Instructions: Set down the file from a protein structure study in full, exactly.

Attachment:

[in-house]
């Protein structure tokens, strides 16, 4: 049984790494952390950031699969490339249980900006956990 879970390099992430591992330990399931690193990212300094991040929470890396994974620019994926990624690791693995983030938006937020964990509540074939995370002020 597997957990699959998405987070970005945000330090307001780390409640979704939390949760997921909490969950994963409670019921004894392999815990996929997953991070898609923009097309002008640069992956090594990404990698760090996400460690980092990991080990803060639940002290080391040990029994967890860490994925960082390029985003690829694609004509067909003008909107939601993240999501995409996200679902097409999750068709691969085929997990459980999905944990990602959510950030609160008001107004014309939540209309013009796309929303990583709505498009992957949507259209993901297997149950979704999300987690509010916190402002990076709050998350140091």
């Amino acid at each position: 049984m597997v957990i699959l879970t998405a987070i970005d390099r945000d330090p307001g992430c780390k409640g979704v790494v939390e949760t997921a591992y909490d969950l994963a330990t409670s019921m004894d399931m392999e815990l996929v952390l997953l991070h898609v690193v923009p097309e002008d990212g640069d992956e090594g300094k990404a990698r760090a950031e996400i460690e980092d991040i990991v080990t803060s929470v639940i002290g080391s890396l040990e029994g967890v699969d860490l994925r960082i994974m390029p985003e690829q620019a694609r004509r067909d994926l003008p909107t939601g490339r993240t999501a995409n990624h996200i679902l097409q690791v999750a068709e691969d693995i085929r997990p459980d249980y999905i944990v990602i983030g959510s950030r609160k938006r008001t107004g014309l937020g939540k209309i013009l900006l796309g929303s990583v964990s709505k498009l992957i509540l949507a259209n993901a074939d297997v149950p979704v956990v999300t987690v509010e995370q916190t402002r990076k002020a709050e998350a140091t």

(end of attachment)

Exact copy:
[in-house]
């Protein structure tokens, strides 16, 4: 049984790494952390950031699969490339249980900006956990 879970390099992430591992330990399931690193990212300094991040929470890396994974620019994926990624690791693995983030938006937020964990509540074939995370002020 597997957990699959998405987070970005945000330090307001780390409640979704939390949760997921909490969950994963409670019921004894392999815990996929997953991070898609923009097309002008640069992956090594990404990698760090996400460690980092990991080990803060639940002290080391040990029994967890860490994925960082390029985003690829694609004509067909003008909107939601993240999501995409996200679902097409999750068709691969085929997990459980999905944990990602959510950030609160008001107004014309939540209309013009796309929303990583709505498009992957949507259209993901297997149950979704999300987690509010916190402002990076709050998350140091």
């Amino acid at each position: 049984m597997v957990i699959l879970t998405a987070i970005d390099r945000d330090p307001g992430c780390k409640g979704v790494v939390e949760t997921a591992y909490d969950l994963a330990t409670s019921m004894d399931m392999e815990l996929v952390l997953l991070h898609v690193v923009p097309e002008d990212g640069d992956e090594g300094k990404a990698r760090a950031e996400i460690e980092d991040i990991v080990t803060s929470v639940i002290g080391s890396l040990e029994g967890v699969d860490l994925r960082i994974m390029p985003e690829q620019a694609r004509r067909d994926l003008p909107t939601g490339r993240t999501a995409n990624h996200i679902l097409q690791v999750a068709e691969d693995i085929r997990p459980d249980y999905i944990v990602i983030g959510s950030r609160k938006r008001t107004g014309l937020g939540k209309i013009l900006l796309g929303s990583v964990s709505k498009l992957i509540l949507a259209n993901a074939d297997v149950p979704v956990v999300t987690v509010e995370q916190t402002r990076k002020a709050e998350a140091t």